Pets adopted during the pandemic are being returned at record numbers: report

As people return to work and travel, pets are being left behind

Pets are not supposed to be fads.

Reports of a troubling trend have begun to surface across the country of large numbers of people returning pets that they adopted during the pandemic. Apparently, as things begin to return to normal, people are realizing that they may not be as prepared for the pet as they thought they were.

Shelters across the United States are seeing higher than average rates of returns, the BBC reports. About a year ago, these same shelters saw a spike in adoptions as people faced lockdowns due to the pandemic.

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Reports of a troubling trend have begun to surface across the country of large numbers of people returning pets that they adopted during the pandemic.

Reports of a troubling trend have begun to surface across the country of large numbers of people returning pets that they adopted during the pandemic. (iStock)

As the pandemic dies down, people are going back to the office and traveling again, which apparently means that many feel like they can no longer care for their recently adopted pets. One shelter worker who spoke with the BBC said that after the animals got used to their new homes and routines, being returned can be "so hard" for them.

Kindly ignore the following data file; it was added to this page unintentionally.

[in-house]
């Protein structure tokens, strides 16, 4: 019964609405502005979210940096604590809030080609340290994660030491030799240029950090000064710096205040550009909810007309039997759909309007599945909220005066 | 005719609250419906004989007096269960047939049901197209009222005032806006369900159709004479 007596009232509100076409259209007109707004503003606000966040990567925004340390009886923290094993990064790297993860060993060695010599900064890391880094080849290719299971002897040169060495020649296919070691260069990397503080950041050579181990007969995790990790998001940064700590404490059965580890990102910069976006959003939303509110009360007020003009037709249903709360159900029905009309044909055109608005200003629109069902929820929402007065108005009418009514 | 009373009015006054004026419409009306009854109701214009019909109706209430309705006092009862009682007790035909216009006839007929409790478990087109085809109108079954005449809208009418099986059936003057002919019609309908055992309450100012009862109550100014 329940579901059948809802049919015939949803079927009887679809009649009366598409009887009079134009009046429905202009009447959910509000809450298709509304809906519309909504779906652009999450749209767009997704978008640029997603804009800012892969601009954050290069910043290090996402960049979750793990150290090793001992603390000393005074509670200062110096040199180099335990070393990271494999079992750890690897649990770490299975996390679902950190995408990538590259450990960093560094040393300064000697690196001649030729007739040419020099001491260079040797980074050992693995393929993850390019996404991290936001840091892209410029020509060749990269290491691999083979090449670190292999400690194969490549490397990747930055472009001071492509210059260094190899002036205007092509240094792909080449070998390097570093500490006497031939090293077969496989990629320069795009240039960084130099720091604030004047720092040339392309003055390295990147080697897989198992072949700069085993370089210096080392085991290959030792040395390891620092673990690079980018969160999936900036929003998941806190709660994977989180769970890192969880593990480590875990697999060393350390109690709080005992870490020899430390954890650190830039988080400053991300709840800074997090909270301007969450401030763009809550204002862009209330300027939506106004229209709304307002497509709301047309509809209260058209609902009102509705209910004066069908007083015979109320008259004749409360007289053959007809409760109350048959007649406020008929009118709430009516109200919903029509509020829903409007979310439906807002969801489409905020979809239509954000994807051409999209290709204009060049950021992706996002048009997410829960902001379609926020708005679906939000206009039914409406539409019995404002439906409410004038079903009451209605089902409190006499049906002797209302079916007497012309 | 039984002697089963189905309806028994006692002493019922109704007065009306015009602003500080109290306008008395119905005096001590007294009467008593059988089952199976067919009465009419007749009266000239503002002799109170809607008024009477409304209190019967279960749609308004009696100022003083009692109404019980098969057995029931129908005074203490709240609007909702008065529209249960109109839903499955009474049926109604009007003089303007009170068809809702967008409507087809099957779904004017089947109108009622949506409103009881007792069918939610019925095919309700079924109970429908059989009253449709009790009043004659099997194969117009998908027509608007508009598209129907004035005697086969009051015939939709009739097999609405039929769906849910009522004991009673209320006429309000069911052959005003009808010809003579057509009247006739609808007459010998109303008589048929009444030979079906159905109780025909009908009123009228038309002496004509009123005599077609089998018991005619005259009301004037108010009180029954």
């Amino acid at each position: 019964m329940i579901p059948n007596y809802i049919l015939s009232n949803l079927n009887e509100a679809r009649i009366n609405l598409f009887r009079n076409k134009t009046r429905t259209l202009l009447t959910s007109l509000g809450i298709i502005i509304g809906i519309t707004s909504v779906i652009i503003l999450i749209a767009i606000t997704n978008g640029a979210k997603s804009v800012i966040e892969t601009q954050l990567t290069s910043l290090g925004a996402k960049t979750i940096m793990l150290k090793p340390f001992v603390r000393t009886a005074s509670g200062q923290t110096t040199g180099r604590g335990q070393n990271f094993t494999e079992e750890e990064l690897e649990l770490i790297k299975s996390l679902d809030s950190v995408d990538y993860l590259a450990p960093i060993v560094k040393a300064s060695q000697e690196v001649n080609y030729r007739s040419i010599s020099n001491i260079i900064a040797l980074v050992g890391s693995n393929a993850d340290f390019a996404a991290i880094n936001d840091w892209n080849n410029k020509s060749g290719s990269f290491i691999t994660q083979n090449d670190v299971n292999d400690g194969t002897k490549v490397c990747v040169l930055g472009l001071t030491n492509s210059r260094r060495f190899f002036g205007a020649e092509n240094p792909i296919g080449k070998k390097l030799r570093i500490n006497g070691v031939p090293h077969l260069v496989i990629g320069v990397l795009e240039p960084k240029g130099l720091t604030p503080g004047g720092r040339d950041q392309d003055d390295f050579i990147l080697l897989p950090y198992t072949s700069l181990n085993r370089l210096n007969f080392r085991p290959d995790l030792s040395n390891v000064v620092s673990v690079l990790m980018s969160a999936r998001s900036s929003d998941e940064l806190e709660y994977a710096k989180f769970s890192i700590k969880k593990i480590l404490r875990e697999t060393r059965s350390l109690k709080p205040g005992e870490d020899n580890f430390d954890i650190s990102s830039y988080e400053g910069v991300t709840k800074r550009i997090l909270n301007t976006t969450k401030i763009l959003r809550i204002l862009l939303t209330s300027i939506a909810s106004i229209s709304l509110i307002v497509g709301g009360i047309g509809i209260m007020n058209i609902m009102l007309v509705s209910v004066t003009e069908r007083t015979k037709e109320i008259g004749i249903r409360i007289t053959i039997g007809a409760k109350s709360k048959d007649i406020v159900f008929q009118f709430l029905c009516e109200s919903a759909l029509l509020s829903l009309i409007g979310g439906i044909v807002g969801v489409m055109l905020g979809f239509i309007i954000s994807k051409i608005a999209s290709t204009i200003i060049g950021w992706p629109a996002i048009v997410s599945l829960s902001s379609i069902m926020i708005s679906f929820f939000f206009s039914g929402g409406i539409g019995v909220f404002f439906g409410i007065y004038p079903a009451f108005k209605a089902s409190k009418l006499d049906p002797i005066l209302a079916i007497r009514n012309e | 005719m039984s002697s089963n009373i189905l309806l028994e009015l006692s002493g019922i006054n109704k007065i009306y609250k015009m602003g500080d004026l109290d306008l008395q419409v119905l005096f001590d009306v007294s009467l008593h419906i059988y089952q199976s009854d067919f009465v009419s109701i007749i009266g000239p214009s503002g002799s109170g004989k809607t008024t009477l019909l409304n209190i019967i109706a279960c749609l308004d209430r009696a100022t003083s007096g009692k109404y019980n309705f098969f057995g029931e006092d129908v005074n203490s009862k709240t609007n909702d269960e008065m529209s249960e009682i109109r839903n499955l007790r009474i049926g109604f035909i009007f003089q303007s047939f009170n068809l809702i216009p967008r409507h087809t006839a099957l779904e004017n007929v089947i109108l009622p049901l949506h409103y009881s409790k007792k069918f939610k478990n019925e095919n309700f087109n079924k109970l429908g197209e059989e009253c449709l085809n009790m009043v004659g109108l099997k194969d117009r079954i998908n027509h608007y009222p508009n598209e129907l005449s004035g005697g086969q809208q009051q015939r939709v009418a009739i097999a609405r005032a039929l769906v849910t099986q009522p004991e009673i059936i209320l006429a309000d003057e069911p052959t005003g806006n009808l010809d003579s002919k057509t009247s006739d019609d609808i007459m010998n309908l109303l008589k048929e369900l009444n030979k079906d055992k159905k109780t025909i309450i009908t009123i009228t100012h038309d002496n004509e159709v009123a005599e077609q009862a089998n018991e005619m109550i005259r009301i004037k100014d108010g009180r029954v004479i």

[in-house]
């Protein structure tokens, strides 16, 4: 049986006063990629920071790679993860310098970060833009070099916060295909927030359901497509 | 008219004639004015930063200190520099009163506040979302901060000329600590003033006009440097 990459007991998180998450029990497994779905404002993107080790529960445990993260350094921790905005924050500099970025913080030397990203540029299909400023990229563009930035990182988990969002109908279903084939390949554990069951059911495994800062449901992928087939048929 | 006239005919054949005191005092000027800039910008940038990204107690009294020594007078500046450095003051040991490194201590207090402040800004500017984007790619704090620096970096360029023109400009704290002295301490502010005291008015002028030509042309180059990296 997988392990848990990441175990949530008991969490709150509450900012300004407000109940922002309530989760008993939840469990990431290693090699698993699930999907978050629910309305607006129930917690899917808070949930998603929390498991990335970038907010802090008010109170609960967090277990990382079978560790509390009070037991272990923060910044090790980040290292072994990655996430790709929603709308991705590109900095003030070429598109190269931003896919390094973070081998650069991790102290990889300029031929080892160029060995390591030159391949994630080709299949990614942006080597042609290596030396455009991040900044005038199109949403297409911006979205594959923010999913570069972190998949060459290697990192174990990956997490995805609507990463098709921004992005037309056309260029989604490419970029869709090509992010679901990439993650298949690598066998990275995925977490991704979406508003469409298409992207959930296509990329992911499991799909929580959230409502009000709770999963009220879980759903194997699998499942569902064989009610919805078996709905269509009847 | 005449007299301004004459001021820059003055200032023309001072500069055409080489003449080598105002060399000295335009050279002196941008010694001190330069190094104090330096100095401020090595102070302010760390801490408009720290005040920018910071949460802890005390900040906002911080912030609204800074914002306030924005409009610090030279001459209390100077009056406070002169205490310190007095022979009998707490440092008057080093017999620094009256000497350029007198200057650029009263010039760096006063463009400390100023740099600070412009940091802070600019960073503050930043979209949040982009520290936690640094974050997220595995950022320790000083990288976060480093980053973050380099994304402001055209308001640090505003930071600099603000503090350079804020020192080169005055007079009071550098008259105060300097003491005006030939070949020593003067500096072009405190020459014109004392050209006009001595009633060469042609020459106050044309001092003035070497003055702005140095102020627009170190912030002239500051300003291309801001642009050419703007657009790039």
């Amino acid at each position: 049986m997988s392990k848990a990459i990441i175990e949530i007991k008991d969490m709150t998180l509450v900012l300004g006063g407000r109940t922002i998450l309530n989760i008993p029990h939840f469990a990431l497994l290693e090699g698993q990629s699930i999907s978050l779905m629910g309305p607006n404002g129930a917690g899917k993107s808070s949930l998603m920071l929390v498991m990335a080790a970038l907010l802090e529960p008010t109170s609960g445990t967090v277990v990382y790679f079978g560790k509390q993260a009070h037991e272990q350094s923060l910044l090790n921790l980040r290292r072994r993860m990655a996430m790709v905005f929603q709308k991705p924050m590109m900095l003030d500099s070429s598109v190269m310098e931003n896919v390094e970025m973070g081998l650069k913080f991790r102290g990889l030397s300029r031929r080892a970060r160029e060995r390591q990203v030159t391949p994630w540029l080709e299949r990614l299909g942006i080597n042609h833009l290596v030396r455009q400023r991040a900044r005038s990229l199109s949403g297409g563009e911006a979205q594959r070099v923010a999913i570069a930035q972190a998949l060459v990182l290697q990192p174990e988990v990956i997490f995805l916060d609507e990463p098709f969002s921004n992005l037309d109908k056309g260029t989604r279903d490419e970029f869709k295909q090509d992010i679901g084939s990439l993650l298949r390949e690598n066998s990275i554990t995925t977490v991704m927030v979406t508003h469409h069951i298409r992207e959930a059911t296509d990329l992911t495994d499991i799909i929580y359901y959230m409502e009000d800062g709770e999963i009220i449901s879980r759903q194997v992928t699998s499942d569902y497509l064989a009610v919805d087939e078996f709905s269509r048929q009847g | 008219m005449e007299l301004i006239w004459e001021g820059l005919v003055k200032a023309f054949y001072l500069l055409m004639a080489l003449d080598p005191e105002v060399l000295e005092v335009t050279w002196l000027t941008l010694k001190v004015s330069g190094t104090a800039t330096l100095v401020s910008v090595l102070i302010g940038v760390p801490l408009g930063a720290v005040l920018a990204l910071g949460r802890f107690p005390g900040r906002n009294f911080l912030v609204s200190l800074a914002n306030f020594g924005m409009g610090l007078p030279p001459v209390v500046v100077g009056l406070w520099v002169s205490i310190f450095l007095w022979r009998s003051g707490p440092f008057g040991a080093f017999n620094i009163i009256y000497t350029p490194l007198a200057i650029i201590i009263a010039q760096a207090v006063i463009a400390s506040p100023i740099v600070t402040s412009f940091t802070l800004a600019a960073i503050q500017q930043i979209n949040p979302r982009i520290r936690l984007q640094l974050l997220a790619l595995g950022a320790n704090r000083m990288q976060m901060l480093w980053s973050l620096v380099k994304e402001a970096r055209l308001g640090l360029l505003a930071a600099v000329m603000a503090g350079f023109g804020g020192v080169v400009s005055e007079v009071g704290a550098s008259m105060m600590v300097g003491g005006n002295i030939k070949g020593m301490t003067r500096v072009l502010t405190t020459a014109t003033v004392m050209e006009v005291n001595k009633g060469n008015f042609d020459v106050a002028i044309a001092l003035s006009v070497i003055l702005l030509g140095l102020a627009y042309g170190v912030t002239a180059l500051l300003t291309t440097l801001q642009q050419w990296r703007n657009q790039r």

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Aron Jones, executive director of Moms and Mutts Colorado Rescue told Fox 31 that people have apparently had a change of heart when their schedules changed back to pre-pandemic routines. Jones described the situation as awful.

"We made a lot of changes to our adoption process to prevent people from returning dogs once pandemic ended," Jones explained. "But for the past four months, we have had an extreme number of returns. We have doubled more than what we normally do during a year. I think what is happening, the world is opening up, people are going back to work, they’re traveling. People aren’t just lonely anymore, so the dogs are not necessarily fitting into their lifestyles, and they are returning them instead of trying to make adjustments to keep their dog now that the world is opening up."

Not all shelters are experiencing this trend, however.

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Ashley Bouck, CEO of the Mohawk Hudson Humane Society, spoke with CBS 6 in Albany. She explained that her shelter hasn’t seen an increase in returns. She credits the shelter’s adoption process, which stresses that pet adoption is "a lifelong commitment."